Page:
Michael Divine

Writings :


How to be a Painter

You have to have complete understanding of when your hand is heavy handed, and when it is light. What that feels like, and how to hold it. How to be heavy handed when need be and how to be light handed. How to be able to hold the brush so lightly that, any lighter, and you would drop it. How to hold the brush so firmly and yet, still allow it to have give, allow the canvas to push and pull the brush as much as the hand seeks to drive it.

You must know how to dip your brush in the water so only a millimeter of it’s tip is submerged and pull it out quick and it only gets one drop of water on it. And if it has two, you will know and so flick it behind you with just the quickest and limberest flicks of the wrist, and the extra drop of water will fly away and not defile your painting and create a headache or drip down below you onto the clear and finished sky. And you must be able to do that in a split second because, thought you need a touch more water, you have no time to look away form the painting because it is all happening there. The flower pot is becoming, the sky is opening, the waters are parting… the god is arriving and you can’t miss it for a second.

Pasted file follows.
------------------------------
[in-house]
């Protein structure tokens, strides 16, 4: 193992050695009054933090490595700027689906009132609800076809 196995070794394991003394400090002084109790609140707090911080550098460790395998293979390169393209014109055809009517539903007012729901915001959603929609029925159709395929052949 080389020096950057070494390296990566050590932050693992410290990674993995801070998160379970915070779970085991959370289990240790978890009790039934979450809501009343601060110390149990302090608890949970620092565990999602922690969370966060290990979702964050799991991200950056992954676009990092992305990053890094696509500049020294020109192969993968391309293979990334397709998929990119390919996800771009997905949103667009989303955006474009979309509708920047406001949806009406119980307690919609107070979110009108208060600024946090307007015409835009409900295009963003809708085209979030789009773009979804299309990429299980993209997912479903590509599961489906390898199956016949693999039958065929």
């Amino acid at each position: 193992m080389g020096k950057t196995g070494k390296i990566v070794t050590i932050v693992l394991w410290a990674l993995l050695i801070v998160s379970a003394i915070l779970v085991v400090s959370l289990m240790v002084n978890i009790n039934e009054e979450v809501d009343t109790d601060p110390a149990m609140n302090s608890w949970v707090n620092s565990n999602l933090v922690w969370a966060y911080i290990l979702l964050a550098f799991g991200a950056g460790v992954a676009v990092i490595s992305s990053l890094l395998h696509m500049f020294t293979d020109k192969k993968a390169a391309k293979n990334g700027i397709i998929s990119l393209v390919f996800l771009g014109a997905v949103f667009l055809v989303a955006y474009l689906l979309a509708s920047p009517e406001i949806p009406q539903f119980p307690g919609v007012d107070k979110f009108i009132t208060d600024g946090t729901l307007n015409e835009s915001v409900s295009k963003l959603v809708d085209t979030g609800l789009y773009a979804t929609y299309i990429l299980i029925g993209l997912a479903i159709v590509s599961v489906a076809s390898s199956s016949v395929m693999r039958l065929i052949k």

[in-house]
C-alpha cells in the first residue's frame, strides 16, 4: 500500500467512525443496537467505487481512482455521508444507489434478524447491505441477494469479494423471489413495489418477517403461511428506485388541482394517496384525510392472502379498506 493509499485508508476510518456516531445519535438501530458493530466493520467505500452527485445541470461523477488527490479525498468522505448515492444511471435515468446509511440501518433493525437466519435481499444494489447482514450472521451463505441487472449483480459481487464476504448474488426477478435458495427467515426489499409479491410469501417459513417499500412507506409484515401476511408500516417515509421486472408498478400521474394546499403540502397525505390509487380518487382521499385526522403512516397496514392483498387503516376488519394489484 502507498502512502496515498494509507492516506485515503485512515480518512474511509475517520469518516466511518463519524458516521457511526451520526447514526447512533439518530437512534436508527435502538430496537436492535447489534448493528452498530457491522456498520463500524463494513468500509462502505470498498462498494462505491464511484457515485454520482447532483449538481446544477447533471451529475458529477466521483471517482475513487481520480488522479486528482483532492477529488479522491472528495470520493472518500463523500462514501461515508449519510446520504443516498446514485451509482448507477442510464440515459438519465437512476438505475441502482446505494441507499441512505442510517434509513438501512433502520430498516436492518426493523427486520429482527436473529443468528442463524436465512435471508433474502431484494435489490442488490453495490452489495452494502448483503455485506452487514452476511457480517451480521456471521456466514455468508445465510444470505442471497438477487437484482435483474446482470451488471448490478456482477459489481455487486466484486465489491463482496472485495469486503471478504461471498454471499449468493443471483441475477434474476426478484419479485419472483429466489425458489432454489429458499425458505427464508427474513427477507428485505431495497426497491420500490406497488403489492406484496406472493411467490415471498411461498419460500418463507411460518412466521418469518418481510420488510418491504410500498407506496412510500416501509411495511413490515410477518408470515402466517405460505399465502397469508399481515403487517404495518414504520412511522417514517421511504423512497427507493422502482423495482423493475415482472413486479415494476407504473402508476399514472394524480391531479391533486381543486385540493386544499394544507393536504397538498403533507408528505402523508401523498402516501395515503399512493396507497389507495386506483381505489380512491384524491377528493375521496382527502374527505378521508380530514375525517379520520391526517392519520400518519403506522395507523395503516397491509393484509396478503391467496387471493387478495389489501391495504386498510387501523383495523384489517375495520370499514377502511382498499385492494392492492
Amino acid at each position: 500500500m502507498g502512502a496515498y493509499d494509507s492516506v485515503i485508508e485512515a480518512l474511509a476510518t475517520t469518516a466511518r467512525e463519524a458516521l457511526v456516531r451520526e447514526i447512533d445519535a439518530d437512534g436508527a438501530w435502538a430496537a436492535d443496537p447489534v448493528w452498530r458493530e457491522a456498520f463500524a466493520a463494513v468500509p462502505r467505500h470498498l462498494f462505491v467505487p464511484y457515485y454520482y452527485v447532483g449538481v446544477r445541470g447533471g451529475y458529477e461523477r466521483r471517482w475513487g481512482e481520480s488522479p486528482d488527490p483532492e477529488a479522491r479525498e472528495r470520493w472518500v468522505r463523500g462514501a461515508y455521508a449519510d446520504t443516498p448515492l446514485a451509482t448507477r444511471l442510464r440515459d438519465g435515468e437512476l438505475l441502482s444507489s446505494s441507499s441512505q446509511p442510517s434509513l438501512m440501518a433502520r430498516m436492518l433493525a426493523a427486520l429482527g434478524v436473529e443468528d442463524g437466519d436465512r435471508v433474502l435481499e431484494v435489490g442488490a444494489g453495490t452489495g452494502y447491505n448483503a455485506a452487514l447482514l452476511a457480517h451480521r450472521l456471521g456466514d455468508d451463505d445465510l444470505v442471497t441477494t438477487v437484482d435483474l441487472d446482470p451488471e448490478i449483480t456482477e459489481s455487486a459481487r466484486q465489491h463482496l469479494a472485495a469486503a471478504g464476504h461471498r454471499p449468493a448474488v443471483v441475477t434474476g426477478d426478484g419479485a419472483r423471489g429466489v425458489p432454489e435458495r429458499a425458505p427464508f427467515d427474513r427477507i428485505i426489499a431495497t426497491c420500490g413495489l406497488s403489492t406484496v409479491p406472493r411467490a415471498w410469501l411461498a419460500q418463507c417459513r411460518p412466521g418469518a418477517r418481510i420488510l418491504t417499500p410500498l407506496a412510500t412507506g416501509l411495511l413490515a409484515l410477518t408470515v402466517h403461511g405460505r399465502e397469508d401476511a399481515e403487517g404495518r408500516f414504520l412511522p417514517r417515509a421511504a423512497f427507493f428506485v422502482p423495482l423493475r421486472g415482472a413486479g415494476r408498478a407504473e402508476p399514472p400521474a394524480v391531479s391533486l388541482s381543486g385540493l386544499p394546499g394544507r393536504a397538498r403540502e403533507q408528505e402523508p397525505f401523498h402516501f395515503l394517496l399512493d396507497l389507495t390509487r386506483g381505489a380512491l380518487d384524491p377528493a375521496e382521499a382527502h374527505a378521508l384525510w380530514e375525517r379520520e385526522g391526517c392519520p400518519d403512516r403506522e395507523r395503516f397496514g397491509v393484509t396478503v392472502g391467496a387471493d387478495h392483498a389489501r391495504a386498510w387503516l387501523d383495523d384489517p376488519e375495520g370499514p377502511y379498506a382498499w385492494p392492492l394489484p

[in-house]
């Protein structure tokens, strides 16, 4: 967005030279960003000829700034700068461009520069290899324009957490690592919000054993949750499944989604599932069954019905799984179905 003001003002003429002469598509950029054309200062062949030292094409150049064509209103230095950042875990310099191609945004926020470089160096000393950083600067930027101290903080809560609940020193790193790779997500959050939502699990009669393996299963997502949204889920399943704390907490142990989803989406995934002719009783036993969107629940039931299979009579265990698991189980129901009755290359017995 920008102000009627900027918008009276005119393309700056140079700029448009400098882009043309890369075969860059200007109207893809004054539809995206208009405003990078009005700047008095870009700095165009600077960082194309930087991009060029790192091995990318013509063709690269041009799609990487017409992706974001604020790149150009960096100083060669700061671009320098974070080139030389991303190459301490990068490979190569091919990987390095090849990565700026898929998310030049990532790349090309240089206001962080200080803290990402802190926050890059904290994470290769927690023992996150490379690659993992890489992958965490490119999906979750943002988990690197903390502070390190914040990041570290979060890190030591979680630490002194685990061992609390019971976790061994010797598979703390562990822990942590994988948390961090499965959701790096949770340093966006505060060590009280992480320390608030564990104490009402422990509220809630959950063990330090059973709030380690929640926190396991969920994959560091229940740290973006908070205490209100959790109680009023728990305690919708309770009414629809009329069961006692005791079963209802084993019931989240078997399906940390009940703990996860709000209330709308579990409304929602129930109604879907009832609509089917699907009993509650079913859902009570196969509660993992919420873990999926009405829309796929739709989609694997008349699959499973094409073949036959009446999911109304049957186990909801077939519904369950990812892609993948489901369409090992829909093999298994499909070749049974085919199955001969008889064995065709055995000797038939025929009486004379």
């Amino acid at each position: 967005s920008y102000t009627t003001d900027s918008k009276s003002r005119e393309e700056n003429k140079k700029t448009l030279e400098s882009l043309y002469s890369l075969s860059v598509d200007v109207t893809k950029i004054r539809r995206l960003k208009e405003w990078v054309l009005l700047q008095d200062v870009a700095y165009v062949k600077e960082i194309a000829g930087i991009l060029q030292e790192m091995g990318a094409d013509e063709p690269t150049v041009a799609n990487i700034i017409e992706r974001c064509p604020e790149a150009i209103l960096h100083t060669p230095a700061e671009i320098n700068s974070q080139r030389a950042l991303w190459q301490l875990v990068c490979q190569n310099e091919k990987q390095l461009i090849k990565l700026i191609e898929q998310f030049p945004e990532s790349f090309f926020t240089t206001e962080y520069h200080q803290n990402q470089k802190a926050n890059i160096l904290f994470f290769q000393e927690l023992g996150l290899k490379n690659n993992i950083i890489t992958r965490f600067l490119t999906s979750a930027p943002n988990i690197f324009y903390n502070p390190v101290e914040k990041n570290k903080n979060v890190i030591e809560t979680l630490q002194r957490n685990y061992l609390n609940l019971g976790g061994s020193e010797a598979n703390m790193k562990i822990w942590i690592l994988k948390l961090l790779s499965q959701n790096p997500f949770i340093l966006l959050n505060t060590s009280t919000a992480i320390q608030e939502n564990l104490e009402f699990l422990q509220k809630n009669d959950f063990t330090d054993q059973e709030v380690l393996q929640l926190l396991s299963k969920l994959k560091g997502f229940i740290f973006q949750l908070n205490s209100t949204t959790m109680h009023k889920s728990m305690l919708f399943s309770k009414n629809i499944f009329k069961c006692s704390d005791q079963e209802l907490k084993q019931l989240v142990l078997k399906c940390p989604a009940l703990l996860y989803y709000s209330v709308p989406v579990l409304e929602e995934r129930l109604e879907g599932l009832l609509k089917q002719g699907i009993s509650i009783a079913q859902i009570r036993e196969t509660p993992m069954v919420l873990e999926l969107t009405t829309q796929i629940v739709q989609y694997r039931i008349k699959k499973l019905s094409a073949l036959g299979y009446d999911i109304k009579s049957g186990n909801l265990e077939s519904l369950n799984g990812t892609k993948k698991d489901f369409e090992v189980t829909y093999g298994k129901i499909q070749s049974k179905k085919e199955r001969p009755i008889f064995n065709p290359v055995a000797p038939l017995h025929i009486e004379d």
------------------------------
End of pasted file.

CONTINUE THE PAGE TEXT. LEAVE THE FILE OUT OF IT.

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Magritte, LACMA and Pan

Yesterday we went to Los Angeles to stop by the fabric district, see the Magritte show at LACMA, Pan’s Labyrinth at the Arclight and then to visit our friend Robin over in Venice around the corner from where we lived last year.

Magritte…We think of bowler caps and green apples. We are not too far off and if we see the silhouette of a man in a bowler cap (as we did later passing some bar in Hollywood) we recognize immediately the icon as borrowed from Magritte. But to say he is all bowler caps and apples is to say Dali was all melting watches and ants. The difference between the two however is that Dali tried exhaustively to probe his own subconscious with his artwork, finding great meaning and relation between the subtlest of details within his work. On the other hand, Magritte on the other hand often took seemingly unrelated objects, created compositions around them and left the viewer to decipher their meanings, like gestalt ink blot tests. Now, while we immensely enjoyed seeing such a large collection of Magritte’s in one place- allowing us to see multiple nuances within his work and admire the fine subtleties of his uses of color and shadow, we found the “contemporary’ art besides which it was juxtaposed was, well, mostly crap. It seems the art world likes to over look the people like Vladimir Kush who, as far as we are concerned, is the artist most closely following Magritte in style, form and approach. Both of the artists have a soft and forgiving approach to their medium and a calm quietude about their pieces. Ah, but Kush is perhaps to fine an artist. There are the “inner circles” of the LA art world and they were strongly represented. They represent mostly pain, turmoil, a word under a photo, another that is a mirrored photo with a palindrome over it…feeble attempts to mimic a master. As I said, if they really sought to display the legacy of Magritte, the curators would have looked further than what the Los Angeles art scene had to show them…

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